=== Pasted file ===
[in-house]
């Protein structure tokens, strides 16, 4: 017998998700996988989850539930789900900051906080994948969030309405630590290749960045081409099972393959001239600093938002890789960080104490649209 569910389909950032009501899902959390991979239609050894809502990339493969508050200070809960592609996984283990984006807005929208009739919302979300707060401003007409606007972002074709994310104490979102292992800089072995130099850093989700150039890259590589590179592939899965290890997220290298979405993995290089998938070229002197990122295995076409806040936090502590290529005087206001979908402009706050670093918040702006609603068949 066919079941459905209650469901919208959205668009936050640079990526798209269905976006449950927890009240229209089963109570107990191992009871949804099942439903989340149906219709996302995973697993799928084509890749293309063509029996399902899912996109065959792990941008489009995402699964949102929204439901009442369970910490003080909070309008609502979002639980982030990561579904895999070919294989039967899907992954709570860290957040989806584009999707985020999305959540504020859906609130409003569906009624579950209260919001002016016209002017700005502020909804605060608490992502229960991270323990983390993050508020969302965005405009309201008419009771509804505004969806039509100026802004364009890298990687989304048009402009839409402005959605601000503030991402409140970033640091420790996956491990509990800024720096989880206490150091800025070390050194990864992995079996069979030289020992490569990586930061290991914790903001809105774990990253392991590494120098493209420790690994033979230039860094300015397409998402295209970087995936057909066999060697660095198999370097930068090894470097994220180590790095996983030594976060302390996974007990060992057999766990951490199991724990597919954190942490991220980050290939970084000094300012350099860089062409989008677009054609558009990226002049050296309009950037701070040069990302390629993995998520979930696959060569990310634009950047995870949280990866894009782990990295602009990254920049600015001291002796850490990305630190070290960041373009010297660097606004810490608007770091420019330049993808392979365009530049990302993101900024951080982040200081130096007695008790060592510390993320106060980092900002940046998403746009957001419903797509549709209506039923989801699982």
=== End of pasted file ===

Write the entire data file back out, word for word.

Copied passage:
[in-house]
């Protein structure tokens, strides 16, 4: 017998998700996988989850539930789900900051906080994948969030309405630590290749960045081409099972393959001239600093938002890789960080104490649209 569910389909950032009501899902959390991979239609050894809502990339493969508050200070809960592609996984283990984006807005929208009739919302979300707060401003007409606007972002074709994310104490979102292992800089072995130099850093989700150039890259590589590179592939899965290890997220290298979405993995290089998938070229002197990122295995076409806040936090502590290529005087206001979908402009706050670093918040702006609603068949 066919079941459905209650469901919208959205668009936050640079990526798209269905976006449950927890009240229209089963109570107990191992009871949804099942439903989340149906219709996302995973697993799928084509890749293309063509029996399902899912996109065959792990941008489009995402699964949102929204439901009442369970910490003080909070309008609502979002639980982030990561579904895999070919294989039967899907992954709570860290957040989806584009999707985020999305959540504020859906609130409003569906009624579950209260919001002016016209002017700005502020909804605060608490992502229960991270323990983390993050508020969302965005405009309201008419009771509804505004969806039509100026802004364009890298990687989304048009402009839409402005959605601000503030991402409140970033640091420790996956491990509990800024720096989880206490150091800025070390050194990864992995079996069979030289020992490569990586930061290991914790903001809105774990990253392991590494120098493209420790690994033979230039860094300015397409998402295209970087995936057909066999060697660095198999370097930068090894470097994220180590790095996983030594976060302390996974007990060992057999766990951490199991724990597919954190942490991220980050290939970084000094300012350099860089062409989008677009054609558009990226002049050296309009950037701070040069990302390629993995998520979930696959060569990310634009950047995870949280990866894009782990990295602009990254920049600015001291002796850490990305630190070290960041373009010297660097606004810490608007770091420019330049993808392979365009530049990302993101900024951080982040200081130096007695008790060592510390993320106060980092900002940046998403746009957001419903797509549709209506039923989801699982």